Some people get religious very quickly once the world's ended. They turn to their god and plead with him to fix all of their problems, to make the trees flourish again, to make the water clean again, to stop the never-ending rain. If they don't have a god, they find one very quickly.
Others lose faith in the face of the apocalypse. They turn from their gods and curse them, declaring that any omnipotent being that could allow something like the apocalypse occur clearly doesn't care what happens to the human race.
One of the few similarities between the two sides is both live in constant fear that one day they will wake up to not waking up at all. The religious ones believe that, if such a thing does occur, the world will blow up in a glorious cosmic explosion. The atheists believe that the earth will simply crumble under its own gravity and leave nothing but vaguely lumpy chunks of rocks for the extra-terrestrial beings to peruse.
Then, in a mildly surprised fashion, the next generation is born and raised. The religious ones are preoccupied with terror that their children might start to get ideas in their heads and start to doubt the Divine Being of their choice, and the non-believers worry that their kids might get religion one day and start trying to convert everything within a ten-mile radius (including dogs, parrots, and the cockroaches that seem to thrive in the new climate.)
Soon generation after generation is flying by. Everyone's a bit more relaxed- they figure that, while technically the world could end any day, it hasn't yet and probably won't today and, following that line of reasoning, it's probably best to plan for the theoretical 'tomorrow'- and there are fewer wars between those with and those without religion.
And, in that fashion, time moves on, as is its tendency.
"Kiba, please, just a few more minutes!" Hige pleaded desperately.
"Face it, Porky, he's gone. There's no way he could have survived this long after falling into a frozen river." Tsume snapped. Kiba nodded his head in regretful agreement.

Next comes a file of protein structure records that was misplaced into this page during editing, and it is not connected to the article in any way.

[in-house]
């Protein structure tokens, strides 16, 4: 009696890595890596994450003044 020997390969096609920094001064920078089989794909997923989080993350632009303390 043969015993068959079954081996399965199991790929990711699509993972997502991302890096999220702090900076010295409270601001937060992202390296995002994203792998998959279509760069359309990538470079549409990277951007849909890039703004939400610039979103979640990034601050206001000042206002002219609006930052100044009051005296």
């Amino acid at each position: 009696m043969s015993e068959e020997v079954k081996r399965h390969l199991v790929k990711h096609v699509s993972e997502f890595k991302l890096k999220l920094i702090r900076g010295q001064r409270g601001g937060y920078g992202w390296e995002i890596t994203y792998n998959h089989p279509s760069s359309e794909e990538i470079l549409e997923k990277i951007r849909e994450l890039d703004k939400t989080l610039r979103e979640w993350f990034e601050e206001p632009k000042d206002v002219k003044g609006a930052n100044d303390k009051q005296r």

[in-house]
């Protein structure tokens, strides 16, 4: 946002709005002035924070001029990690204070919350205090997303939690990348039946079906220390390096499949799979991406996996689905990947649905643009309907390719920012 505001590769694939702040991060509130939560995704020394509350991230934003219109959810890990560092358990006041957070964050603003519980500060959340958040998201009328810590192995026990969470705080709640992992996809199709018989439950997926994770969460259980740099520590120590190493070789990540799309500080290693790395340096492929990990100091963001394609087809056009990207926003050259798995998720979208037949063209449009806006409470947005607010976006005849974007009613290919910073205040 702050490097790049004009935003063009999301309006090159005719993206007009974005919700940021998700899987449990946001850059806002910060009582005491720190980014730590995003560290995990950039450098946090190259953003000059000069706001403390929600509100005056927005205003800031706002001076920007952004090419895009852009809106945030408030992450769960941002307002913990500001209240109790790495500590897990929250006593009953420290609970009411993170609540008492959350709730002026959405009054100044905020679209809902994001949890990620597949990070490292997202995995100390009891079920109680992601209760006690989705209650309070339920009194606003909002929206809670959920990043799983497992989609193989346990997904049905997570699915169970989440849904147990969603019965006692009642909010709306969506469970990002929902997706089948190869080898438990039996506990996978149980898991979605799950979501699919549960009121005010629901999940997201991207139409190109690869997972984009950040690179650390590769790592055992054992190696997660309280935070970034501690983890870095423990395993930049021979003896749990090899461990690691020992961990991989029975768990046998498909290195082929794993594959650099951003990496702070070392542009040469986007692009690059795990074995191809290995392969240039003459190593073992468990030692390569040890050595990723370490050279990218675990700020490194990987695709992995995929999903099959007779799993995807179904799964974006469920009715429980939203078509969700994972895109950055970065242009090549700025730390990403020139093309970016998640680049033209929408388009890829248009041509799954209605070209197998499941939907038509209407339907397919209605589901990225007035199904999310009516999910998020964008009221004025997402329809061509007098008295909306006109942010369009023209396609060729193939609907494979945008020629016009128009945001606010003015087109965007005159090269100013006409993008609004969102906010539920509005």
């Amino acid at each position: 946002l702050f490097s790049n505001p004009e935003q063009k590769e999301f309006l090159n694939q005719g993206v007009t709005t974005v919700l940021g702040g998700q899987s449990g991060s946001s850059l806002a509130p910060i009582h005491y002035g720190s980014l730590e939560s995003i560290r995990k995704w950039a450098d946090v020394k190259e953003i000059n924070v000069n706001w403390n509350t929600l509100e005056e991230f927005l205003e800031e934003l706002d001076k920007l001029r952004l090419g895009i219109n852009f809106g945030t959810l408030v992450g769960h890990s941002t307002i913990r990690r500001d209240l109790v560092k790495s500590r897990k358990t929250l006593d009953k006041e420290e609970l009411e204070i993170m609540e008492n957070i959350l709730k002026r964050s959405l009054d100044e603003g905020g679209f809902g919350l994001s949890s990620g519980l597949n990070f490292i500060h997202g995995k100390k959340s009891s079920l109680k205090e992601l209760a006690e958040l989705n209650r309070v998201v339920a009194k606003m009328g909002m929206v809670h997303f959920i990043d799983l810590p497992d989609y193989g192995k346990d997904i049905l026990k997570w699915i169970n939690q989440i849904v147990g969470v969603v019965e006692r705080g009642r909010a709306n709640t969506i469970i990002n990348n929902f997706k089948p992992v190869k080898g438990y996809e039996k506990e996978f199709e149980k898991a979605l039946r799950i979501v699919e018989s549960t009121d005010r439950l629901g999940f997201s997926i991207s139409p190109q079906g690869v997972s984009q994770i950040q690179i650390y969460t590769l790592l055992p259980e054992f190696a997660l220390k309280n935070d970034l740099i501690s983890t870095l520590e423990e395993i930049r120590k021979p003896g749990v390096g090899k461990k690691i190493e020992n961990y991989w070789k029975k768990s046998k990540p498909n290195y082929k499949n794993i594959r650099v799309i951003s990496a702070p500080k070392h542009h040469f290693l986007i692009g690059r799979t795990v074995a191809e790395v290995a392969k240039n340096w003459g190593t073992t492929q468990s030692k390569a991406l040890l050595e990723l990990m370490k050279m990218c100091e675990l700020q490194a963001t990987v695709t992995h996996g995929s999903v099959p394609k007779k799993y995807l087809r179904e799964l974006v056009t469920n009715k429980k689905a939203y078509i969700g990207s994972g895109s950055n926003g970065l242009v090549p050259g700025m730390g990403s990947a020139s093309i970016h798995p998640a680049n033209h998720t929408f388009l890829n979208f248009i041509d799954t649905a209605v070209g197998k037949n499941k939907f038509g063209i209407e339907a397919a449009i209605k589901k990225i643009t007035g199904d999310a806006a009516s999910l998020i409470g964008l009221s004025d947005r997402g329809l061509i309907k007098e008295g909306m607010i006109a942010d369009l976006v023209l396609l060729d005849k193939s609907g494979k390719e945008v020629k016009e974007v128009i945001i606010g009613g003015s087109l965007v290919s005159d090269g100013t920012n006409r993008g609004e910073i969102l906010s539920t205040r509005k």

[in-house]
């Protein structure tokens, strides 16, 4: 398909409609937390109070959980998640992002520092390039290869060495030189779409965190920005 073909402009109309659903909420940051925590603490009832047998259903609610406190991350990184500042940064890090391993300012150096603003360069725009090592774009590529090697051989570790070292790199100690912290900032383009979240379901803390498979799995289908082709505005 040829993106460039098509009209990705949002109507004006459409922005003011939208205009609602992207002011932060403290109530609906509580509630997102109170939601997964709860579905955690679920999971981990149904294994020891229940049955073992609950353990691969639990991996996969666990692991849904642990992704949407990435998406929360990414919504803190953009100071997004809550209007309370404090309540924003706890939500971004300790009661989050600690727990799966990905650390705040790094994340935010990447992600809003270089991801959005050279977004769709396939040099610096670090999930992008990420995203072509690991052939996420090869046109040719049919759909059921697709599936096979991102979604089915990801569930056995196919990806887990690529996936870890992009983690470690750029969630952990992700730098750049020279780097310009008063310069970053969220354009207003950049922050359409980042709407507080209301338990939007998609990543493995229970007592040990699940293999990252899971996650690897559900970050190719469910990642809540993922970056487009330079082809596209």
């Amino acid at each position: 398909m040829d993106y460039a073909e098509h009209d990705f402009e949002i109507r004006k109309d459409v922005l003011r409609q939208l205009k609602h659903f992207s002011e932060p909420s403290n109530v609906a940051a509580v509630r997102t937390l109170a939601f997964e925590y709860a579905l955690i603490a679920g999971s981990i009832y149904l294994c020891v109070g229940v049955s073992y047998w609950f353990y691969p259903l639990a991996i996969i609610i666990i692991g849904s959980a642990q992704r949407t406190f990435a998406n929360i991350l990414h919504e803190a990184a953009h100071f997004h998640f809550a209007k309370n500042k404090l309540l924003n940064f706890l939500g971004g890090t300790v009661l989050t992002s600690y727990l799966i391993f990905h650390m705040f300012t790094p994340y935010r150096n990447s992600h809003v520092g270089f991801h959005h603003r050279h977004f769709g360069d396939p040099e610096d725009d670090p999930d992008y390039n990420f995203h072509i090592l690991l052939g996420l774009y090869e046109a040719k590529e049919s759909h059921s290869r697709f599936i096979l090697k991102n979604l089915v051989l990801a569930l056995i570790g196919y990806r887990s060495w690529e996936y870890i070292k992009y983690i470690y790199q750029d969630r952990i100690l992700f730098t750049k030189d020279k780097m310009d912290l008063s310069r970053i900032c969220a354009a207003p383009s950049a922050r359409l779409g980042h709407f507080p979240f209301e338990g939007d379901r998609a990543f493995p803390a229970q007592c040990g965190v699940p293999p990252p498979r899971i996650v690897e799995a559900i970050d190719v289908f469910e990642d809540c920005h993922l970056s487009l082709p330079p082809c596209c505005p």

"We will mourn him. But Cheza might still be alive."
"Toboe might still be alive as well!" Hige exploded furiously.
"He's DEAD, fatass!" Tsume screamed in return, hands clenching into tight fists. Hige was too angry to notice the wetness that was accumulating in the corners of the white-haired man's eyes.
"THEN I'LL FIND HIS GODDAMN BODY! I WILL NOT LEAVE HIM BEHIND!" Both Kiba and Tsume took a step back in astonishment as Hige visibly attempted to calm himself.
"Fine then. Leave. Go find your precious Cheza," Hige growled, not looking at them, "Hell, save the world while you're at it, why don't you?"
"Hige, be reasonable." Kiba tried to soothe. "Is a dead body worth the fate of the world?"
"It is to me." Hige spat venomously. He glared at Kiba in undisguised disgust. "When I was a pup, I was taught that the alpha existed to protect the pack, not abandon them at the slightest sign of weakness." He scoffed disdainfully.
"Some alpha you are."
"Leave." Hige growled. Kiba stopped as Hige's eyes. Disgust, fear, and anger all roiled in his blazing eyes, accompanied by something else. It took Kiba a moment to recognize the protective fury and helpless desperation for what they were: the mark of an alpha male defending his pack.
Kiba took a resigned step back and, without another word, turned heel and ran. Tsume shot Hige one last glare before following.
As soon as the two were out of sight, Hige sank to the ground with a weary sigh.
There were worse places to awaken than a mostly-frozen cave, Toboe mused as he attempted to sit up. A dumpster, for example. Or a prison cell. Still, it was pretty high up on the list of 'Awful Places to Wake Up,' especially when one woke up there alone.
And unable to move.
He fell back with a helpless whimper as he comprehended his situation.
I really hope they didn't leave me behind…
Hige knew that he had to find Toboe soon. It was nearly one in the afternoon, the hottest part of the day. This meant that it was also the part of the day when the half-frozen river was at its wildest. Huge chunks of ice disengaged themselves with sickening cracks and were sent careening in and out of the current in a fast-paced, nonsensical dance choreographed to the whims of the river. Every once in a while, one would smash into the canyon walls and shatter with a force that shook the ground for miles.
Hige knew that, even if Toboe was still alive, he wouldn't survive the next twenty-four hours. If the deadly ice and the rushing river didn't kill him, the freezing night would.
I give up on the whole 'the chapters will be longer' thing. Clearly, they never will be. Anyway, welcome to the newly-redone version of Painted Over! Hopefully it will make a lot more sense, now. Thanks for sticking with me, lovvies!